Personally, I prefer to rig the thing on a wall rather than the corner, away fromt he wall if the mounting arrangemetns allow, and with the duvte arced around the back of the performer if possible.

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Re: duvets or mic screens

Postby planetnine » Thu Feb 02, 2012 10:26 pm

Dilithium wrote:Perhaps, a stupid question, but how do you hang the duvets up? They're not the lightest things and don't normally come with pre-fitted eyelets! I'll just buy a couple and use them for this purpose. Doing whatever is necessary, is fine. So...

Nail them to the wall? Use curtain rails and add eyelets to to them. Use some kind of high clothing rail?

Lastly, (and this has the potential to have some serious p***-taking) any TOG rating? :-) The higher the better, I presume.

Thanks,

Neil (awaiting comical abuse, followed by useful info)


I use a lighting stand, a lighting 'T'-bar with no lights on it, and four or six "springclips" (market stall traders use them to fasten the tarpaulin onto their stall frames).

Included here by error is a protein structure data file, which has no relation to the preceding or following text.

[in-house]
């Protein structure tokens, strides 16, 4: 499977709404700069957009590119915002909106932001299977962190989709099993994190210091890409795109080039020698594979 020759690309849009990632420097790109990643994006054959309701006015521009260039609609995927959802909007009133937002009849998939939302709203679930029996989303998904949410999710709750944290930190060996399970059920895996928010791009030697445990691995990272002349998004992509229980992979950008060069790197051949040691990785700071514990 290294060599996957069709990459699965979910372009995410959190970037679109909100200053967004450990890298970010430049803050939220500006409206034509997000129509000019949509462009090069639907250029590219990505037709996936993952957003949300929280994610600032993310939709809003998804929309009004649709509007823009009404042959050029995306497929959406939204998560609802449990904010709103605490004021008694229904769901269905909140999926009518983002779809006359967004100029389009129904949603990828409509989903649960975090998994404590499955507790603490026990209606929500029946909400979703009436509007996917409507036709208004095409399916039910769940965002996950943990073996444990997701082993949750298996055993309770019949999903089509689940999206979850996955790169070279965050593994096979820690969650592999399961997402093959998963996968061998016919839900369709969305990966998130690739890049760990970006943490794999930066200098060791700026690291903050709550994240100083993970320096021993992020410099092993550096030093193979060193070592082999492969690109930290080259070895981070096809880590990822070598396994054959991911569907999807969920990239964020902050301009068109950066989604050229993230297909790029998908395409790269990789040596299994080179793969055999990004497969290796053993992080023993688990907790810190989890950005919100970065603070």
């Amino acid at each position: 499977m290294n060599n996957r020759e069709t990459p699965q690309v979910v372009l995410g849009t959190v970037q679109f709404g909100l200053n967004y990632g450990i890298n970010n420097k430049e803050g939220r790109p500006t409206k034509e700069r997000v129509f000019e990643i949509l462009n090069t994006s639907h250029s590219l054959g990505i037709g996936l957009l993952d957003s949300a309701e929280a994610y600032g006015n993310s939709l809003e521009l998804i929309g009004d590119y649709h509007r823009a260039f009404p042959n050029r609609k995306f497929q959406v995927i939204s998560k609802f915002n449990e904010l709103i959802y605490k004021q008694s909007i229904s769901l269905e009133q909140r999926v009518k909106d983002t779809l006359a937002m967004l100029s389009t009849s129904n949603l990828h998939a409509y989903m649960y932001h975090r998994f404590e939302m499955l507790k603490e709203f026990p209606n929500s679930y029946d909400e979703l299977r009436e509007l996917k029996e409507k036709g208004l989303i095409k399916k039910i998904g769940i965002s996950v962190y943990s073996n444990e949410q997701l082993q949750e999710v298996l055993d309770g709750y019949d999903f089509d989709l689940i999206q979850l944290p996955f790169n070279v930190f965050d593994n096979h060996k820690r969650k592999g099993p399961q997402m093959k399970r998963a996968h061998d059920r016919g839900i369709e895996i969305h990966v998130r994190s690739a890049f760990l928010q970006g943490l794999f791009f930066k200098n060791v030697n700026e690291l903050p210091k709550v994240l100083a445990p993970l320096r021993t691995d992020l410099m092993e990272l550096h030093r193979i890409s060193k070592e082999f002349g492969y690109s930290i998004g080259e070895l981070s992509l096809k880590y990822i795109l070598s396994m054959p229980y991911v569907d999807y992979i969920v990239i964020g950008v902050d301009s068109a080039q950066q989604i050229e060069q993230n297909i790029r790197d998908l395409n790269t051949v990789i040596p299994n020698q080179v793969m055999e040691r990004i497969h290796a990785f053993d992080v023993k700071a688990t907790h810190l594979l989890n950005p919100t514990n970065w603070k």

We have set up truss in someone's living-rom before, though...


>
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Re: duvets or mic screens

Postby JPH » Fri Feb 03, 2012 11:21 am

sabletones wrote:hi.....if i have endless patience, lots of gaffer and string...and loads of duvets, do i really neded to invest in screens and reflection filters etc for my home recording......or in a small hall even, where visuals is not important????

Well, have recorded perfectly adequate guide vox without the filter, but managed to find a Project Filter at a good price just before Christmas.. so will be combining both duvets and filter for the proper vox to go down in a couple of weeks...

Will let you know what I find!
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Re: duvets or mic screens

Postby Jimmy T » Mon Feb 06, 2012 7:56 am

I find a staple gun is a discreet way to hang duvets.
The holes left by the staples are very small and will disappear with a lick of paint.
Depends on your wall but for wood chip or bubbly paper this method is good. Works well on the ceiling too.